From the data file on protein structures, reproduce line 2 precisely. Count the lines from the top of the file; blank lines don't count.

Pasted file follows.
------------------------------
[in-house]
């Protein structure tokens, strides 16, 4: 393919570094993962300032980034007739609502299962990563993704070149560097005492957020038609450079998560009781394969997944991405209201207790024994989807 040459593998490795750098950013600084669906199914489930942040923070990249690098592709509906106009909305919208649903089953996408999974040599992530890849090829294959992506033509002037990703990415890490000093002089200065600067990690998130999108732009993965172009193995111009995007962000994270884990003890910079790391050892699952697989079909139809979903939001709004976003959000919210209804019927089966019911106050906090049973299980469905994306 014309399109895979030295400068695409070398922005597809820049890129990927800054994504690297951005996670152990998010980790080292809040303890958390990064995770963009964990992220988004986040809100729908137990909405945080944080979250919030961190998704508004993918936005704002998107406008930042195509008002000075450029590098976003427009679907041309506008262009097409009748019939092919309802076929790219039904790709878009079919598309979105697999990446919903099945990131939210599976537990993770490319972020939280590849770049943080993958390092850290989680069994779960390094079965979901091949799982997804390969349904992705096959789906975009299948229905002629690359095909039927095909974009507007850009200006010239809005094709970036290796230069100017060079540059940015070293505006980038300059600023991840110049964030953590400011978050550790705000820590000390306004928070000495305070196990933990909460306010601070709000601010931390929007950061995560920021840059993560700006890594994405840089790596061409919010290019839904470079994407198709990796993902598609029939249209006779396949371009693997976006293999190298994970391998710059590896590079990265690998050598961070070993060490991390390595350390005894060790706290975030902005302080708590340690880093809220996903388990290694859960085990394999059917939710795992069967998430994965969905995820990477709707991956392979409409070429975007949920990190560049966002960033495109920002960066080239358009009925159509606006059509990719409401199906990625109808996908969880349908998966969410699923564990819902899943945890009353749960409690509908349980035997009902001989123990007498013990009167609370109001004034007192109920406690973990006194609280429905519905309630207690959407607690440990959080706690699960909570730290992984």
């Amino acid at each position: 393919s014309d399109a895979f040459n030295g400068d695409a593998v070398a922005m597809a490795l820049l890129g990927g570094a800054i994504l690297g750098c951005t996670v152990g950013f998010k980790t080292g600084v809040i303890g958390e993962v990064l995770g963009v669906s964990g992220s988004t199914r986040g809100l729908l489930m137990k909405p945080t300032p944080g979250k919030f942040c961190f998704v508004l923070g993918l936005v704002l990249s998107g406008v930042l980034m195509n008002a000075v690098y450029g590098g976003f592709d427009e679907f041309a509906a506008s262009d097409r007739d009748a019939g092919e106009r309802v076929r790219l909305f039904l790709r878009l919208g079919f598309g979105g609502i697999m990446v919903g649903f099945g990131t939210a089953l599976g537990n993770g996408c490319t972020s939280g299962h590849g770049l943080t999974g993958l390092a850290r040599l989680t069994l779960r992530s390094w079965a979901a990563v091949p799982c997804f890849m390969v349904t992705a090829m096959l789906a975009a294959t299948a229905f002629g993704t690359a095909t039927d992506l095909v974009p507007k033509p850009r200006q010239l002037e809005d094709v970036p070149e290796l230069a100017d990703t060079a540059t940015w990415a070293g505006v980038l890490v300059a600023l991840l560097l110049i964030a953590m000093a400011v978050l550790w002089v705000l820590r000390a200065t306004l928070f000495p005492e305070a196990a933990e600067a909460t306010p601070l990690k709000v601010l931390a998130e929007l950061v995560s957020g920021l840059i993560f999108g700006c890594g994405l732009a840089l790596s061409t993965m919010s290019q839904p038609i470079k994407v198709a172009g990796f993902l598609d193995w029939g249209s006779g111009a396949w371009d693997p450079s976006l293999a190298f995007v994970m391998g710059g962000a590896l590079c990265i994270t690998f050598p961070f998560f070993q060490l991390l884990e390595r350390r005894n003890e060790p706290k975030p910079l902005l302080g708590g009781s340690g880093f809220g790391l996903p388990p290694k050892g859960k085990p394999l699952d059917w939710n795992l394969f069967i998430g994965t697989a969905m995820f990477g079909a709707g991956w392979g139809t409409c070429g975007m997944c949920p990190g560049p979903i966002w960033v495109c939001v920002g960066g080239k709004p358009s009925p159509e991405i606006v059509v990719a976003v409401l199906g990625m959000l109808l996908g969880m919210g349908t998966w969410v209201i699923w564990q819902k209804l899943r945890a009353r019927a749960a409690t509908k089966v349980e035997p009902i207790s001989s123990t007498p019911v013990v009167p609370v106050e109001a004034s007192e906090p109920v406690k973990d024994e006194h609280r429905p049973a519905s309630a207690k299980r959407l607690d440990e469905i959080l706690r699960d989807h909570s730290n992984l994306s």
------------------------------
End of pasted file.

């Protein structure tokens, strides 16, 4: 393919570094993962300032980034007739609502299962990563993704070149560097005492957020038609450079998560009781394969997944991405209201207790024994989807 040459593998490795750098950013600084669906199914489930942040923070990249690098592709509906106009909305919208649903089953996408999974040599992530890849090829294959992506033509002037990703990415890490000093002089200065600067990690998130999108732009993965172009193995111009995007962000994270884990003890910079790391050892699952697989079909139809979903939001709004976003959000919210209804019927089966019911106050906090049973299980469905994306 014309399109895979030295400068695409070398922005597809820049890129990927800054994504690297951005996670152990998010980790080292809040303890958390990064995770963009964990992220988004986040809100729908137990909405945080944080979250919030961190998704508004993918936005704002998107406008930042195509008002000075450029590098976003427009679907041309506008262009097409009748019939092919309802076929790219039904790709878009079919598309979105697999990446919903099945990131939210599976537990993770490319972020939280590849770049943080993958390092850290989680069994779960390094079965979901091949799982997804390969349904992705096959789906975009299948229905002629690359095909039927095909974009507007850009200006010239809005094709970036290796230069100017060079540059940015070293505006980038300059600023991840110049964030953590400011978050550790705000820590000390306004928070000495305070196990933990909460306010601070709000601010931390929007950061995560920021840059993560700006890594994405840089790596061409919010290019839904470079994407198709990796993902598609029939249209006779396949371009693997976006293999190298994970391998710059590896590079990265690998050598961070070993060490991390390595350390005894060790706290975030902005302080708590340690880093809220996903388990290694859960085990394999059917939710795992069967998430994965969905995820990477709707991956392979409409070429975007949920990190560049966002960033495109920002960066080239358009009925159509606006059509990719409401199906990625109808996908969880349908998966969410699923564990819902899943945890009353749960409690509908349980035997009902001989123990007498013990009167609370109001004034007192109920406690973990006194609280429905519905309630207690959407607690440990959080706690699960909570730290992984």